In the larger scheme of things, fiscal prudence is a good trait and the reduction in deficits desirable, yet an overtly ambitious approach of reducing deficits into a number game may lead to developments that may hurt us not only in the security arena but in economic growth as well.
The prospects of allocation for the next year being less than the allocation for the current year are remote because of the immense implications it would entail, although it is likely that the growth in the budgetary allocation for the next fiscal may be less than what has been the case in the past.
It is time that India’s offset regulations and defence procurement procedures are weeded for provisions formalising differential treatment against Indian bidders.
MoD has to assume the leadership role and provide some kind of a single-window service to the defence industry to steer the offsets in a direction that helps achieve the objective of modernisation through self-reliance.
On the capital side, there may not be much of an adverse impact of reduction in allocation if the MMRCA contract gets pushed to the next year. On the revenue side, procurement of ammunition and other equipment as well as maintenance of legacy systems would be adversely affected.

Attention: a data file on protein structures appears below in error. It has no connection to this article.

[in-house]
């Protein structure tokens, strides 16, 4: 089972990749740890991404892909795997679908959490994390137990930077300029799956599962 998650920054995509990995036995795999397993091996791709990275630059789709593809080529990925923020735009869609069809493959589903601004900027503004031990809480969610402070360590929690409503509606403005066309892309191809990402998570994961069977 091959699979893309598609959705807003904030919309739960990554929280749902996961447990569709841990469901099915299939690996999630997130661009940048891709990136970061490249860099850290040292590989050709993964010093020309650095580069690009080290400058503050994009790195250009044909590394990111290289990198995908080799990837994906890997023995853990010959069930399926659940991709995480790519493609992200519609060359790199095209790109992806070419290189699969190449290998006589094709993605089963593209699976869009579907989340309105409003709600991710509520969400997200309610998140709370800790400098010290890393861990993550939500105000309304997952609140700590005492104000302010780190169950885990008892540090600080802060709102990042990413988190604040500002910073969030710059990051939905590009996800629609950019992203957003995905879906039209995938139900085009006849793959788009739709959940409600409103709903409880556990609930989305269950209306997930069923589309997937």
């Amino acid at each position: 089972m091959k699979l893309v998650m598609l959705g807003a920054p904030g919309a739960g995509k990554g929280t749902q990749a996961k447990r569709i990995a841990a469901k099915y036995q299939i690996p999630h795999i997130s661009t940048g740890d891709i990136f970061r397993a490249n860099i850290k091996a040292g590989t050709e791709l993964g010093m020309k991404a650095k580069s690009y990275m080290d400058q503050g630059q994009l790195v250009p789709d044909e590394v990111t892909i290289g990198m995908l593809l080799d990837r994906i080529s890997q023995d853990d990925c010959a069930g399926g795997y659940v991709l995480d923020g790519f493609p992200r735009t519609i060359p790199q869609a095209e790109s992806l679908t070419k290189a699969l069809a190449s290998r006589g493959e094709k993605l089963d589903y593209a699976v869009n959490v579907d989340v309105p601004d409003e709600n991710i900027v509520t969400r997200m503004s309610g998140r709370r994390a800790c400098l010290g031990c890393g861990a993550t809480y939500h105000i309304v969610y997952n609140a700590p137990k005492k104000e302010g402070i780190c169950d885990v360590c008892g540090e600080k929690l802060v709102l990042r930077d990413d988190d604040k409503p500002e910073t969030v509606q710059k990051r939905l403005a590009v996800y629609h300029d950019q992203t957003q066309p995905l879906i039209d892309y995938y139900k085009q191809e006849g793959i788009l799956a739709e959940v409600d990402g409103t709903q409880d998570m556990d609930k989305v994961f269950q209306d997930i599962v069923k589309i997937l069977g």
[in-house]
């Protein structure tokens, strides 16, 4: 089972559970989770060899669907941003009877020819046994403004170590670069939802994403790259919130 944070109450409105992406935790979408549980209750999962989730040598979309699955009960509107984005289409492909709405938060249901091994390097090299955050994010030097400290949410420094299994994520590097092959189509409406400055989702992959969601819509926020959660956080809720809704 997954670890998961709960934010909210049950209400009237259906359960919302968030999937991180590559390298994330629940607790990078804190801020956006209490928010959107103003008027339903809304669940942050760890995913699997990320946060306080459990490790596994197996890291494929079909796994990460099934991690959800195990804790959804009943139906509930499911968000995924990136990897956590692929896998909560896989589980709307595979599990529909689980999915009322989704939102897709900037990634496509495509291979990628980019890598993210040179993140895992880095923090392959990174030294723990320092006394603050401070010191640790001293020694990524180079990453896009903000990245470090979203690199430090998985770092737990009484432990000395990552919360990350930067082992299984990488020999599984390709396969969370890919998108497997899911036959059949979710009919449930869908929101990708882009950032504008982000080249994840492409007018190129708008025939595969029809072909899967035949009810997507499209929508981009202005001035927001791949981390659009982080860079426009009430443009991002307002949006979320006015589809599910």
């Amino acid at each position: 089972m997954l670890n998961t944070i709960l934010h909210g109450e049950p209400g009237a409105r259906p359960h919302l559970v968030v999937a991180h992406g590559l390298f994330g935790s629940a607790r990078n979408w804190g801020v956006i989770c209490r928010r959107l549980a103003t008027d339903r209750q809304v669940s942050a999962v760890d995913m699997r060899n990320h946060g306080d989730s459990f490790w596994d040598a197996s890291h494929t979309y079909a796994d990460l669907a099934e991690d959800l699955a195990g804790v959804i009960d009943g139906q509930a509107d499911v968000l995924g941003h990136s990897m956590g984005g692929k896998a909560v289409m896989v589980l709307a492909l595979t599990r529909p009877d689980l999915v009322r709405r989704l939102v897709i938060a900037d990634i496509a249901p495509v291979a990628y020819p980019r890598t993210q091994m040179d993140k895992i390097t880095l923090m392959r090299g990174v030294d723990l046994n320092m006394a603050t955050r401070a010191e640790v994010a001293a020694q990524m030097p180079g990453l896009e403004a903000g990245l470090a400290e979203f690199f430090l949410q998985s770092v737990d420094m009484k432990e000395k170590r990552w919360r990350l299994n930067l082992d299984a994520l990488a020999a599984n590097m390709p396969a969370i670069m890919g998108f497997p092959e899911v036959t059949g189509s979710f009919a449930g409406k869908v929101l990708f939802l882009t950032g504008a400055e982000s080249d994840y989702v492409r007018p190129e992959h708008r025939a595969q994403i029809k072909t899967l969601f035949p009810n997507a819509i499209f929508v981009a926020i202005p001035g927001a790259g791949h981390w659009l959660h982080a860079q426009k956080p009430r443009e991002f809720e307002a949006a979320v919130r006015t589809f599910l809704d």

A thorough and honest review of the progress made so far is essential for arresting the drift in the Defence Production Policy and for course correction.
This commentary looks at the characteristics of Saab’s recent investments as well as the prospect and challenges for current and future Swedish-Indian collaboration in the defence industrial sector.
Some of the provisions in the DOG do not seem to be well thought out, provide greater leeway to the foreign companies, and have a potentially negative potential on eligible manufacturing sector, particularly defence manufacturing.